Howard, Alexander (School: Timberline High School)
This project’s goals were to determine the failure point of carbon-coated oyster shells when filtering lead (Pb) from water, and to investigate which components of carbon-coated shells lend to the material’s filtration ability. Water containing Pb above 100 ppb was filtered through 5 g of carbon-coated shells. The filter outflow was periodically sampled and analyzed by an Inductively Coupled Plasma-Mass Spectrometer to determine its Pb concentration. Failure was defined as the outflow measuring above 5 ppb. Secondly, carbon-coated oyster shells, fired oyster shells, carbon, and non-fired oyster shells were used to filter water containing lead (Pb), cadmium (Cd), zinc (Zn), and copper (Cu). The outflow from each filter was sampled and analyzed by an ICP-MS. Firstly, the filter failed after ~4,860 mL of Pb-contaminated water. The filter’s output deviated by 0.19 ppb Pb and consistently filtered below 1 ppb Pb until the 4,000 mL mark, after which the output climbed to 5 ppb. In the second half, each filter was compared to the others using a one-way ANOVA, with a Tukey post hoc test to determine which filters were comparable to the others. These comparisons showed both carbon and fired shells provide carbon-coated shells their filtration ability. These results indicate that if 75 g of carbon-coated shells were used in a filter, its performance would be comparable to many activated charcoal filters. Oyster shells currently cost 0.44 USD per kg, and white sugar currently costs 1.17 USD per kg. 75 g of filtration material could be made for only 0.05 USD. Thus, carbon-coated shells are a promising option for developing areas where available filtration methods inadequately remove heavy metals like Pb or Cd from the water supply, while doing so in an inexpensive manner.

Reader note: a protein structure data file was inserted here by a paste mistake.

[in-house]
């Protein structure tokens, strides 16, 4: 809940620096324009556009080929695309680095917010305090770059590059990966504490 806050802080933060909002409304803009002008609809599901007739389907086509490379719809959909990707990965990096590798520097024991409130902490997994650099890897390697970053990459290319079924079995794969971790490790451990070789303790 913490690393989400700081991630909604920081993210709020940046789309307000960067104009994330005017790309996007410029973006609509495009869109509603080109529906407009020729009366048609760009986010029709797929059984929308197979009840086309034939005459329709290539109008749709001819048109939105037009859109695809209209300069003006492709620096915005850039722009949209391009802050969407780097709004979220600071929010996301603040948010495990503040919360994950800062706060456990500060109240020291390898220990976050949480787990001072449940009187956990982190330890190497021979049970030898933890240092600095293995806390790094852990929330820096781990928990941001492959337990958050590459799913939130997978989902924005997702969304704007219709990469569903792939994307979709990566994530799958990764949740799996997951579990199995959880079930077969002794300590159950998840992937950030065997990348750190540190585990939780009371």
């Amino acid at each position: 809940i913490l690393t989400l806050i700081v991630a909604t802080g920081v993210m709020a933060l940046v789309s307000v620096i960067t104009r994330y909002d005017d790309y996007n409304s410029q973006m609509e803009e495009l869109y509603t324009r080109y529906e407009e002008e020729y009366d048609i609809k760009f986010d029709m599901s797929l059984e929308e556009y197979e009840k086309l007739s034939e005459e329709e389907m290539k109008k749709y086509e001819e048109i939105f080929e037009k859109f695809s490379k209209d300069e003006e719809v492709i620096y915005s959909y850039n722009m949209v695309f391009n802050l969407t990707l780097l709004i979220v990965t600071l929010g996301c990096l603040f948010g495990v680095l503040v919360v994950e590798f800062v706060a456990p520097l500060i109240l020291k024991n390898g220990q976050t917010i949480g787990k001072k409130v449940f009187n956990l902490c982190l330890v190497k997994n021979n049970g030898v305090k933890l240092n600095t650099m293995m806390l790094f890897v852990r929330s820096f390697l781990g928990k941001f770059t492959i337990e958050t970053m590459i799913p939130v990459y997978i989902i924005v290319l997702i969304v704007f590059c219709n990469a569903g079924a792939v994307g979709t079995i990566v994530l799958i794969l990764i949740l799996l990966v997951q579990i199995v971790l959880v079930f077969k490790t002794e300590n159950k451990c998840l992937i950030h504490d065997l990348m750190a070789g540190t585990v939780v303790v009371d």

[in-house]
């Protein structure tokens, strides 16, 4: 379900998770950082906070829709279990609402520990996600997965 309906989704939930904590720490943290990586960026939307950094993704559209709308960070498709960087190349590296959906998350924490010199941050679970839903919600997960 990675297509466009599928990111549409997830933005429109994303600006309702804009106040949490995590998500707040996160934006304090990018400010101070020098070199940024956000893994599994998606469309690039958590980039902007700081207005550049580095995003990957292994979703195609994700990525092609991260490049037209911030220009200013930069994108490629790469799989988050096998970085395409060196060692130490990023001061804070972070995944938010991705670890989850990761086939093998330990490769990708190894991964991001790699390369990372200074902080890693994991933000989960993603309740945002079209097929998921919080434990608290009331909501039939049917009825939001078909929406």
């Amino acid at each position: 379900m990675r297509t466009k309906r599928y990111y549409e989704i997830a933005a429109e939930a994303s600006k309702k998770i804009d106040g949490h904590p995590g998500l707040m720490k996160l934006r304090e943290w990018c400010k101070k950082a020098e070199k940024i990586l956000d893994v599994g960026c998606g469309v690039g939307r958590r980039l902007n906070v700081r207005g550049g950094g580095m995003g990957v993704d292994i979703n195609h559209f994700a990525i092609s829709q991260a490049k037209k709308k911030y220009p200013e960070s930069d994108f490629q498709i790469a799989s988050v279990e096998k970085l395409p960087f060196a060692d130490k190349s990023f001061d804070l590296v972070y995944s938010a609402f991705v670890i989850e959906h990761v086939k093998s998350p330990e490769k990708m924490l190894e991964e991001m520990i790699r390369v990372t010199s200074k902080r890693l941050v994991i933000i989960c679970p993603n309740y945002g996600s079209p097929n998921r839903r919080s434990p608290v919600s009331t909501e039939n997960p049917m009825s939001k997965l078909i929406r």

Fourth Award of $500